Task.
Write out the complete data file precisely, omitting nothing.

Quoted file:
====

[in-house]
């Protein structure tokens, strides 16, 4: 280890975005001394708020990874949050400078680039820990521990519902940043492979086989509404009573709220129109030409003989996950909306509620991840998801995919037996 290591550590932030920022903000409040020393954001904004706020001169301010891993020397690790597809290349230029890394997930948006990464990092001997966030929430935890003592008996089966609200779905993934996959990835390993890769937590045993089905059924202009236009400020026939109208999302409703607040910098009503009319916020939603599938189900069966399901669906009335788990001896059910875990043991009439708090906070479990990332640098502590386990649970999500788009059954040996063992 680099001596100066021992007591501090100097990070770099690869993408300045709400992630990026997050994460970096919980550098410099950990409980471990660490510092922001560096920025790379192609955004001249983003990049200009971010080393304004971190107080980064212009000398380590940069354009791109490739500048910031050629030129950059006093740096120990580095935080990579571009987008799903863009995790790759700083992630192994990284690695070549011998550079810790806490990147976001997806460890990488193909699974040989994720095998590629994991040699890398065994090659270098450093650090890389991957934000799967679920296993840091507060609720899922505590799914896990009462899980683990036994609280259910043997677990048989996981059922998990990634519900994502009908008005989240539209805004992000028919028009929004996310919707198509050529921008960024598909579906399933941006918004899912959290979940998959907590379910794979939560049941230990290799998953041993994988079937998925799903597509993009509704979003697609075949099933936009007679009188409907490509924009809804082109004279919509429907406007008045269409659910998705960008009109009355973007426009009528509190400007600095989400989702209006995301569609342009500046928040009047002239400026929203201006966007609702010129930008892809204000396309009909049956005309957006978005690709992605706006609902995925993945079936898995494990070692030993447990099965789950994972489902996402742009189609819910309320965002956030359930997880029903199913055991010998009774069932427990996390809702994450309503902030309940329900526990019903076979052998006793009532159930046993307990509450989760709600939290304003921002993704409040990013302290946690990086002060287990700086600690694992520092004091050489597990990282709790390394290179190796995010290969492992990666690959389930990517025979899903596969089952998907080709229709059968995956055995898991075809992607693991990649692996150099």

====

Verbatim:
[in-house]
């Protein structure tokens, strides 16, 4: 280890975005001394708020990874949050400078680039820990521990519902940043492979086989509404009573709220129109030409003989996950909306509620991840998801995919037996 290591550590932030920022903000409040020393954001904004706020001169301010891993020397690790597809290349230029890394997930948006990464990092001997966030929430935890003592008996089966609200779905993934996959990835390993890769937590045993089905059924202009236009400020026939109208999302409703607040910098009503009319916020939603599938189900069966399901669906009335788990001896059910875990043991009439708090906070479990990332640098502590386990649970999500788009059954040996063992 680099001596100066021992007591501090100097990070770099690869993408300045709400992630990026997050994460970096919980550098410099950990409980471990660490510092922001560096920025790379192609955004001249983003990049200009971010080393304004971190107080980064212009000398380590940069354009791109490739500048910031050629030129950059006093740096120990580095935080990579571009987008799903863009995790790759700083992630192994990284690695070549011998550079810790806490990147976001997806460890990488193909699974040989994720095998590629994991040699890398065994090659270098450093650090890389991957934000799967679920296993840091507060609720899922505590799914896990009462899980683990036994609280259910043997677990048989996981059922998990990634519900994502009908008005989240539209805004992000028919028009929004996310919707198509050529921008960024598909579906399933941006918004899912959290979940998959907590379910794979939560049941230990290799998953041993994988079937998925799903597509993009509704979003697609075949099933936009007679009188409907490509924009809804082109004279919509429907406007008045269409659910998705960008009109009355973007426009009528509190400007600095989400989702209006995301569609342009500046928040009047002239400026929203201006966007609702010129930008892809204000396309009909049956005309957006978005690709992605706006609902995925993945079936898995494990070692030993447990099965789950994972489902996402742009189609819910309320965002956030359930997880029903199913055991010998009774069932427990996390809702994450309503902030309940329900526990019903076979052998006793009532159930046993307990509450989760709600939290304003921002993704409040990013302290946690990086002060287990700086600690694992520092004091050489597990990282709790390394290179190796995010290969492992990666690959389930990517025979899903596969089952998907080709229709059968995956055995898991075809992607693991990649692996150099």